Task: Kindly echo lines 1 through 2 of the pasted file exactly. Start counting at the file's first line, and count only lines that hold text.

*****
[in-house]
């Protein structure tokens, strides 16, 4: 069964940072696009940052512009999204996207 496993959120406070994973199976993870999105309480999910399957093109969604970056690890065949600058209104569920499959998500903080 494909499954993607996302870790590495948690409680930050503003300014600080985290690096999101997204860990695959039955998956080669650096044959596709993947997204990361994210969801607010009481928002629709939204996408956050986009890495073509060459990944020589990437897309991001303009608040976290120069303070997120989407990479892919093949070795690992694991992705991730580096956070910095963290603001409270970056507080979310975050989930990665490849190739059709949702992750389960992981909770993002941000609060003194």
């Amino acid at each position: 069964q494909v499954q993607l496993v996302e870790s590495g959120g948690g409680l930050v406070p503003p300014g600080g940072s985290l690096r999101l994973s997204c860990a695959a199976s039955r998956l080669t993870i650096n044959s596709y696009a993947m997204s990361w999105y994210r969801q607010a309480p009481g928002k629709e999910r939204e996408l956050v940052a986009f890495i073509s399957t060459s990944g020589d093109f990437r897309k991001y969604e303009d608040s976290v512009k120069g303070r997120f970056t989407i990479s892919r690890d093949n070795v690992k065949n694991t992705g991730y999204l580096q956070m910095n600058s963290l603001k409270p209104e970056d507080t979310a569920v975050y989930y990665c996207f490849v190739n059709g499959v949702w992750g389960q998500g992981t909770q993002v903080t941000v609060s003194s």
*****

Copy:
[in-house]
């Protein structure tokens, strides 16, 4: 069964940072696009940052512009999204996207 496993959120406070994973199976993870999105309480999910399957093109969604970056690890065949600058209104569920499959998500903080 494909499954993607996302870790590495948690409680930050503003300014600080985290690096999101997204860990695959039955998956080669650096044959596709993947997204990361994210969801607010009481928002629709939204996408956050986009890495073509060459990944020589990437897309991001303009608040976290120069303070997120989407990479892919093949070795690992694991992705991730580096956070910095963290603001409270970056507080979310975050989930990665490849190739059709949702992750389960992981909770993002941000609060003194």